The five Chrysler episodes that I can confirm as produced by Chase are: “The Faceless Man” (an unsold pilot for a Jack Lord espionage drama called Jigsaw, later expanded into the theatrical feature The Counterfeit Killer; and yet again, Chase appears to have added his name to that of the pilot’s writer, Harry Kleiner, as a co-creator); “Time of Flight,” a Richard Matheson script with elements of science fiction; “A Time to Love,” an updating of Henry James’s Washington Square into a “jet age love story set in Malibu Beach” (New York World Journal Tribune) starring Claire Bloom and Maximilian Schell; “Verdict For Terror”; and “Deadlock,” an adaptation of an Ed McBain story that was the final new episode to air. “Time of Flight” was also a pilot, in contention as a series (to star Jack Kelly) for the 1967-68 season – and once again, per Billboard, Chase managed to couple his name to Matheson’s as a co-creator.
(“One Day in the Life of Ivan Denisovich” was not one of Chase’s episodes: It was made in 1963, when Chase was still at ABC, and bears the creative stamp of Chrysler‘s original producer, Dick Berg. The teleplay for “Denisovich” is credited to Chester Davis – a pseudonym for screenwriters Russell Rouse and Clarence Greene – and Mark Rodgers, an ex-cop who was a protege of Berg’s.)
Joseph Sargent, the director of “Time of Flight,” also directed the two features that Chase produced for Universal following the demise of Chrysler: the quickie The Hell With Heroes and Colossus, which began gestating as early as April 1967, when Chase hired James Bridges to adapt the D. F. Jones novel upon which the film is based. Chase also developed another feature, a rock musical with tunes by Jim Webb, that never got off the ground, and optioned Matheson’s novel Hell House, with Richard C. Sarafian slated to direct. (The precise timing of the latter effort is unclear, but it had to fall between “Time of Flight” and The Legend of Hell House, director John Hough’s 1973 version of the Matheson novel.)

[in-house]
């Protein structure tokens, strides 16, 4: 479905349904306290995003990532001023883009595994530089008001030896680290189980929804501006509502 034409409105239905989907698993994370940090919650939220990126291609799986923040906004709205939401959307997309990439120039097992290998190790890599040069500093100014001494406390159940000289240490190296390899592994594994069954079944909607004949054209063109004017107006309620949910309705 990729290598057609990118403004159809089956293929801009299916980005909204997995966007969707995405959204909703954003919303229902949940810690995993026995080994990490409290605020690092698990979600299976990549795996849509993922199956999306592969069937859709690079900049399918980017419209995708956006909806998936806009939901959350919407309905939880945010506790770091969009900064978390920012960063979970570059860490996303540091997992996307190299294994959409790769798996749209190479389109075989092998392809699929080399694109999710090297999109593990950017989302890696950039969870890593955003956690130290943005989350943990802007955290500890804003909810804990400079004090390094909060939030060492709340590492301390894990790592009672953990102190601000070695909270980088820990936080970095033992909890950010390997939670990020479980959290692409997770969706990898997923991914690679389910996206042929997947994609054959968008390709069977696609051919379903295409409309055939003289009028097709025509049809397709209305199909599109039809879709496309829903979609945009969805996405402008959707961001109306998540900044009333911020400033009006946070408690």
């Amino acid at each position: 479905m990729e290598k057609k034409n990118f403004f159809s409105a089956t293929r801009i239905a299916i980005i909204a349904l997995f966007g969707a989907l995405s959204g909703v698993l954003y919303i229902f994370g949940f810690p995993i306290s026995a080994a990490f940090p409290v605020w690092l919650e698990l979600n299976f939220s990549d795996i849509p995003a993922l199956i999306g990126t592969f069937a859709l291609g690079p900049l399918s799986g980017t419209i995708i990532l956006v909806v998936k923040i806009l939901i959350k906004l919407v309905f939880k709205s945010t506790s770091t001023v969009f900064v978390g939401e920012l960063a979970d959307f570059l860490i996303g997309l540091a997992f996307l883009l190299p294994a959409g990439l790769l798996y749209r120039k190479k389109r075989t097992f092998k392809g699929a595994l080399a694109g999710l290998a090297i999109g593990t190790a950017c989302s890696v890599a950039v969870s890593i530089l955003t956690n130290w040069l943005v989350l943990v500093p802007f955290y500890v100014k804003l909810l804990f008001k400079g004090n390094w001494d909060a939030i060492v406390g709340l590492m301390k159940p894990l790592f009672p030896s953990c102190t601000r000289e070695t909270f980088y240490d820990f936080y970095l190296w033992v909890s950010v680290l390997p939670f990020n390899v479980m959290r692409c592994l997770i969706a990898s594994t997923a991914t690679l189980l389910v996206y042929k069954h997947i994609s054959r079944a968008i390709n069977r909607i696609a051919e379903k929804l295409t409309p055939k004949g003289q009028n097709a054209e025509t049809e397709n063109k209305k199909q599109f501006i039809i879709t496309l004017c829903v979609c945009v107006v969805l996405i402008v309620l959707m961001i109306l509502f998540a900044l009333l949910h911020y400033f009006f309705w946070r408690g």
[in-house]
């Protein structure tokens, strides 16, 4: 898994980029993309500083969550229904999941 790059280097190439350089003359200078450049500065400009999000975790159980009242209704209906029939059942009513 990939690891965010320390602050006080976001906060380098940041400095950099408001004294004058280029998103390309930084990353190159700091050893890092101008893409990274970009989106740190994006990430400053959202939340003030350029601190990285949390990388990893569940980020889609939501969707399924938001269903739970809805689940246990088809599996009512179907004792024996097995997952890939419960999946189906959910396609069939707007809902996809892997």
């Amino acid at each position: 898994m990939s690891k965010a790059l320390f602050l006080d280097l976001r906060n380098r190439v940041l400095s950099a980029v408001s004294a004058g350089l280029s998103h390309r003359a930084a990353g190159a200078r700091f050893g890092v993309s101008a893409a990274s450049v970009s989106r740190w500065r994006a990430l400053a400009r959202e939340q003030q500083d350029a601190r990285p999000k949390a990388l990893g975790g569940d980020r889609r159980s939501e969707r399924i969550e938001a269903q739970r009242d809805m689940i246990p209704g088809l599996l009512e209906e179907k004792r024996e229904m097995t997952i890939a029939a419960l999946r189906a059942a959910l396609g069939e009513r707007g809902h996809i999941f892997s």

Chase was often at odds with the studio over Colossus, which was shot on a relatively modest budget ($2 million) but languished in post production for eight months of special effects tinkering. Universal execs had no faith in either the no-name cast that Chase insisted upon or the title, which it changed from Colossus 1980 to simply The Forbin Project (Chase: “probably because someone in a black suit out there thought Colossus sounded like a Joe Levine epic” – which it does, admittedly). At the producer’s prodding, the film finally crept into theaters for a New York test run in April 1970, but not until after a mortified Chase saw it playing as the in-flight entertainment during a commercial flight.
Good reviews led to a wider release for Colossus in the fall, more than a year and a half after principal photography, by which time Chase – vindicated, but perhaps with too many burned bridges behind him – had left Universal. Chase formed an independent company and optioned Stephen Schneck‘s cult novel The Night Clerk in 1971. That film was never made, but Schneck worked as a screenwriter on at least two of the offbeat features Chase produced in the seventies, which include: Peter Sasdy’s Westworld knockoff Welcome to Blood City; the Peter Fonda trucker opus High-Ballin’; and Donald Shebib’s Fish Hawk, which unfortunately is not about a creature that’s half-fish, half-hawk. (Will Sampson plays the title character, a Native American.)
Chase also produced movies for television, including Grace Kelly, a foredoomed biopic with Cheryl Ladd as the movie star princess; An American Christmas Carol (yes, the one with Henry Winkler); The Guardian, a critique of vigilantism written by William Link and Richard Levinson; and one of the most significant telefilms of the seventies: the Emmy-winning Fear on Trial, about radio personality John Henry Faulk’s lawsuit to expose the blacklist.
Chase’s papers reside at UCLA, and its finding aid contains a biography that is more fact-oriented than the Times‘s (although its chronology is slightly garbled). The UCLA biography reports that Chase was born Stanley Cohen, suggesting yet another inaccuracy in the Times obit, which claims that the producer’s parents were named Hyman and Sarah Chase.
In all, Chase’s career in television was far from undistinguished. It just doesn’t bear much resemblance to the one that the Times describes.